How is an internet searching and learning activity defined?
An internet searching and learning activity is an activity in which a physician engages in self-directed, online learning on topics relevant to their clinical practice from a database whose content has been vetted by an accredited CME provider. This type of activity is based on a learner identifying a problem in practice and then accessing content in search of an answer from sources on the Internet that are facilitated by a provider. For the purpose of data collection, the ACCME includes AMA-defined point of care CME as a form of internet searching and learning.
When you report internet searching and learning in PARS, aggregate and report all your data for internet searching and learning for all learners into one activity. You should not enter each individual article that could be accessed by a learner participating in your activity as a separate activity in PARS. The number of learners should equal the distinct number of learners who participated in the internet searching and learning activity.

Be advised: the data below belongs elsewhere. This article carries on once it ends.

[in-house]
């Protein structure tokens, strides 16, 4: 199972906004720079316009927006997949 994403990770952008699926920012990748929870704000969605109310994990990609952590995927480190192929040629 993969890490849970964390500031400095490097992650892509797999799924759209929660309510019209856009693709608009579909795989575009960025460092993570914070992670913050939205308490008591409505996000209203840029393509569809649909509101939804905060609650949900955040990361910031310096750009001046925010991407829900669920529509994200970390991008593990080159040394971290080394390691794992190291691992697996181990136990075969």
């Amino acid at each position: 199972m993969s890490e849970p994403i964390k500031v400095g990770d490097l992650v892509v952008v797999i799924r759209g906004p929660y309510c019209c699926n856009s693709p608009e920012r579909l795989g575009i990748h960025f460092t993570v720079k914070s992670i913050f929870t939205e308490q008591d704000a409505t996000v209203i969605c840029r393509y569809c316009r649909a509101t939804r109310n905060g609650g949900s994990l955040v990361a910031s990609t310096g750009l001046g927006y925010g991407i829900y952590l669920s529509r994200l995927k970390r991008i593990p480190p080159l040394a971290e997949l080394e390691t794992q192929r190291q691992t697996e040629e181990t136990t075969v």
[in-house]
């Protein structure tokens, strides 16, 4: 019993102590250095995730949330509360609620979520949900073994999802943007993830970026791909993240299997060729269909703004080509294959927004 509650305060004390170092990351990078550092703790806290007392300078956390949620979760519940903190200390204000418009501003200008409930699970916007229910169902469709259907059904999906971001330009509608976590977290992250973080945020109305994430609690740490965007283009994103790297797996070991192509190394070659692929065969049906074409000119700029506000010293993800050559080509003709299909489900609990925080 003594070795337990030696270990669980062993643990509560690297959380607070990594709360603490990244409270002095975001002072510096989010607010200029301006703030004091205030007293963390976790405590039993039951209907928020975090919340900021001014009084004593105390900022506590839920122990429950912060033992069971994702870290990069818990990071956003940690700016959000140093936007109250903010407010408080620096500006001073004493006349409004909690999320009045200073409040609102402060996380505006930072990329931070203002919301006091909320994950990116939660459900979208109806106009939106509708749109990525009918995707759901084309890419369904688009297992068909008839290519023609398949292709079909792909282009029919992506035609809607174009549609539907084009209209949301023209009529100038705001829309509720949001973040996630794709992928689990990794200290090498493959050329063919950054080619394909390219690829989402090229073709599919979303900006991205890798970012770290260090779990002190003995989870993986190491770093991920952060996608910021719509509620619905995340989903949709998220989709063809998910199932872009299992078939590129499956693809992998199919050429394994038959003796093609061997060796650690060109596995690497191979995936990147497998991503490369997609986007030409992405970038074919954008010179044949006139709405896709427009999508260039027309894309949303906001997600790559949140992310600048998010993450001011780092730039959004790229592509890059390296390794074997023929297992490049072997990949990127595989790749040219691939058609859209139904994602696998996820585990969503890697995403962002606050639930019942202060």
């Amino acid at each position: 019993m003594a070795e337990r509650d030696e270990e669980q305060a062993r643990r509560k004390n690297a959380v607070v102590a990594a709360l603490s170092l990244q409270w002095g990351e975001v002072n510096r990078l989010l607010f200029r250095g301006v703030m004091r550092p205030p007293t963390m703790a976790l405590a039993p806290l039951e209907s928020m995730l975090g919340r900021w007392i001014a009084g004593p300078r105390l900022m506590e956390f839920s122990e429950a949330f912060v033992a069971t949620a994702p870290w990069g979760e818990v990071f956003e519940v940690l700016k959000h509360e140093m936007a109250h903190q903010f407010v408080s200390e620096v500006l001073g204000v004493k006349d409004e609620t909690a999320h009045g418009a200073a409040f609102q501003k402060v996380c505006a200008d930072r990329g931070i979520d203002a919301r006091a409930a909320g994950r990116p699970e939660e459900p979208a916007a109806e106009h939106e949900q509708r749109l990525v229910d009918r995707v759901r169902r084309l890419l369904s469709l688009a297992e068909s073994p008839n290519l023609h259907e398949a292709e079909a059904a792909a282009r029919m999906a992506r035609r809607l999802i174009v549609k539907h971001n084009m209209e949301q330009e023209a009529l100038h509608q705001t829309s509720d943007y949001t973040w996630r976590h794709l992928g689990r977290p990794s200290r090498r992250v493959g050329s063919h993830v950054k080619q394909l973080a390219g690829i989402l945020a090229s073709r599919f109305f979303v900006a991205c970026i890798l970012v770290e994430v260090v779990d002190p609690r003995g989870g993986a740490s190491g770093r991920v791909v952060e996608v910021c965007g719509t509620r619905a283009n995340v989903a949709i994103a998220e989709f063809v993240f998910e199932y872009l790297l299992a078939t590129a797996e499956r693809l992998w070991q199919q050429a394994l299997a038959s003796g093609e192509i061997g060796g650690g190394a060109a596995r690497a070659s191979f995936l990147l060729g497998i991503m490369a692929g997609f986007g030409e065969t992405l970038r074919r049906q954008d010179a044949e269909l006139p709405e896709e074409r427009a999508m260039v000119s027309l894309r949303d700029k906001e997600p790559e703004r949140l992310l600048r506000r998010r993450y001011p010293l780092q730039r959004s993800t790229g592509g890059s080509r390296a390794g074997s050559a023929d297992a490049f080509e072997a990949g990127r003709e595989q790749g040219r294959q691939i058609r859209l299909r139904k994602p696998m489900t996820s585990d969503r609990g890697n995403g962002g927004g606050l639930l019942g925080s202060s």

For example, a provider creates an internet searching learning activity in which 50 learners participate. Each learner spent approximately 30 minutes participating in this activity. In PARS, the provider would report this as an internet searching and learning activity, with 50 learners and 0.5 credits.
Each internet searching and learning activity should be reported for a maximum of a 12-month period. If this activity lasts longer than 12 months, it should be reported as separate activities.